Vietnam News Agency
March 1, 2000
What is the truth about big dams? Are what were once seen as the “temples” of development still an economically and environmentally sound option, or do they represent obsolete technology being kept alive for the wrong reasons?
The World Commission on Dams (WCD) last weekend reaped a rich harvest of ideas, facts and arguments to help its deliberations on large dams and their alternatives at its regional consultation for East and Southeast Asia in Haø Noäi.
But, cautioned Dr. Lakshmi Jain, vice chair of the commission in his concluding remarks, the WCD will not have the last word on the issue when it submits its final report later this year. He said the aim of the commission was to take the issue a step forward into sustainable management of development of water resources.
Addressing the consultation, Phaïm Hoàng Giang, Deputy Minister of Agriculture and Rural Development, said Vieät Nam will invest in upgrading the existing network of dams and reservoirs, aiming at increasing safety and operational efficiency.
The country has planned to build a number of multipurpose dams and reservoirs while minimising their adverse social and environmental impacts, he said.
He also called for international co-operation and assistance, particularly technical assistance for the development of dams and irrigation networks in Vieät Nam.
The two-day debate began with presentations by Vietnamese scientists and experts on various aspects of the issue including: responding to competing needs in the planning process; the challenge of balancing needs, benefits and costs of large dams; exploiting the country’s hydropower potential; and resettlement and rehabilitation for project affected people.
The presenters said Vieät Nam is looking to learn from its own experiences and that of other countries in power generation, irrigation, flood control, and in dealing with problems of drought and excessive salination of arable land.
“We are aware of the negative impacts of high dams and large reservoirs, but have not found the appropriate way to replace these constructions,” said Leâ Thaïc Caùn of the Vieät Nam Environment and Sustainable Development Centre.
“The earth is our common house. Natural resources are not endless, but they are now being over-exploited.
We need to study and assess project impacts and influences carefully. No less important is people’s participation in project designing and construction,” said Nguyeãn Ñình Hoaø, an officer from the mountainous Töông Döông District in central Ngheä An Province.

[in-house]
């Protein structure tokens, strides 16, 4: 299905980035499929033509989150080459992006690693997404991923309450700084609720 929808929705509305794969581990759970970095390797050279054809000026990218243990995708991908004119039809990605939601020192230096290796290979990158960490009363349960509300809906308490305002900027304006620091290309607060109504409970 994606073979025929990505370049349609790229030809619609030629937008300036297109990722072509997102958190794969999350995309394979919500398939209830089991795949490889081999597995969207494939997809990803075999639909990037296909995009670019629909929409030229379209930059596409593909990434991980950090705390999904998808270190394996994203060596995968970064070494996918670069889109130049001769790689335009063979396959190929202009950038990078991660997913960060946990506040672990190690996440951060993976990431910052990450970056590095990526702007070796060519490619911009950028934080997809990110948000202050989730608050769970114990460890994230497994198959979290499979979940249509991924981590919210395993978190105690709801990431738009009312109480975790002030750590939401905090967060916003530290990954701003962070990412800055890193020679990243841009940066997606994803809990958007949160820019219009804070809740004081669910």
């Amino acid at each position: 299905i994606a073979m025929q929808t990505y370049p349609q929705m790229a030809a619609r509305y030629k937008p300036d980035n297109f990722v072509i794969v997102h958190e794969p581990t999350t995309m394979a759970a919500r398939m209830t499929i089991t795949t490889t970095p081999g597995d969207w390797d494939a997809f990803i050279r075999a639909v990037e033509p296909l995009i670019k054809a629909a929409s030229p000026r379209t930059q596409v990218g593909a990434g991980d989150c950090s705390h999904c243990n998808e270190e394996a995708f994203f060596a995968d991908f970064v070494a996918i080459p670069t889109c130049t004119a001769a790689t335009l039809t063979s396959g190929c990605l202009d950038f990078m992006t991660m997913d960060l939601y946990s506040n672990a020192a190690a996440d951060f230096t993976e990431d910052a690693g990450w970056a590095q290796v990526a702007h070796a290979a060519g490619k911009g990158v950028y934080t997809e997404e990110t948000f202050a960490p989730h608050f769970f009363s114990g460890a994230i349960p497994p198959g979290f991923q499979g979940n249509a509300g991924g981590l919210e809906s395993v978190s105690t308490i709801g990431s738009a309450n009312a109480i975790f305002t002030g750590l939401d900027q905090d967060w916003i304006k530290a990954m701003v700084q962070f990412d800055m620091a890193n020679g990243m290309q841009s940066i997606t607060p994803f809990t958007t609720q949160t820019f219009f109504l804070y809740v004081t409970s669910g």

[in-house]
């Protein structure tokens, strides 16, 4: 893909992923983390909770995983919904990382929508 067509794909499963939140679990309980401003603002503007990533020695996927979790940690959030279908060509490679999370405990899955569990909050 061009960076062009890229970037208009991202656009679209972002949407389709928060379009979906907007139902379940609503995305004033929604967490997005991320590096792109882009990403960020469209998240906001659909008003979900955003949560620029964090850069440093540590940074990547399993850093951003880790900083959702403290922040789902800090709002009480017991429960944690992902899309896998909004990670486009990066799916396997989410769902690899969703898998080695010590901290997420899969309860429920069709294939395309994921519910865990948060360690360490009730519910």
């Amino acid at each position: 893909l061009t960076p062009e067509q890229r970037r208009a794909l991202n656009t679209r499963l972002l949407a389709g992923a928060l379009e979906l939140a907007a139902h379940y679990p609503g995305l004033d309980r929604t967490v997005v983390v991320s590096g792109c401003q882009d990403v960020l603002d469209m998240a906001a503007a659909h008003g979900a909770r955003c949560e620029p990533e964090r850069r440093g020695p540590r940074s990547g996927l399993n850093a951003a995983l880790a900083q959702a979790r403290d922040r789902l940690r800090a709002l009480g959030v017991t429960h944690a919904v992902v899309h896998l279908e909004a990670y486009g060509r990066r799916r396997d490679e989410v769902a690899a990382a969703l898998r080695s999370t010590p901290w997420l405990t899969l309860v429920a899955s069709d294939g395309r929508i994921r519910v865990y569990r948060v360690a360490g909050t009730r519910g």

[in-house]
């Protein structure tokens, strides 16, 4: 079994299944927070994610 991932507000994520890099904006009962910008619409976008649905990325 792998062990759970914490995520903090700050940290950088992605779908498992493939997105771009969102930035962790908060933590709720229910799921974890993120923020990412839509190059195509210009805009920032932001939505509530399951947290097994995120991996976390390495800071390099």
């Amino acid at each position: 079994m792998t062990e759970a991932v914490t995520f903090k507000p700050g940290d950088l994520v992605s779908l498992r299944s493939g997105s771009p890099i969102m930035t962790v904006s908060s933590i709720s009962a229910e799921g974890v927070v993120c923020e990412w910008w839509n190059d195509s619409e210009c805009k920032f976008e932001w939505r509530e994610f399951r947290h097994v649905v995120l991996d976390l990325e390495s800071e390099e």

Selection of options should take full account of alternative power generation possibilities and socio-environmental concerns; and study visits to comparable project sites by representatives of project affected people should be made a standard, said Vuõ Thò Hoàng Anh of Oxfam Hong Kong in Vieät Nam.
The development of the Mekong region was the focus of many presentations at the consultation.
Dr. Hiroshi Hori, former chair of the Mekong Development and Environment Committee of the Japanese International Co-operation Agency said projects proposed should address the true needs of communities in the region, be flexible, and ensure transparency “from start to finish.”
Michael Bristol, an expert from the Asian Development Bank, a major sponsor of the consultation, said that the bank had “an open mind on large dam developments” and will continue to consider requests for financial support based on its (the ADB’s) economic, social and environmental standards.
But Grainne Ryder, director of Toronto-based Probe International, said technological advances have made it possible to generate electricity on a small scale at lower costs.
She highlighted the advances made in cogeneration – where heat and electricity are produced simultaneously from the same fuel source – increased the efficiency of fuel burning from 30 to 90 per cent.
She said such systems, especially those using combining gas and coal have proved highly successful in industrialised countries, and would be suitable for the Mekong region with its rich reserves of natural gas.
Categories: Mekong Utility Watch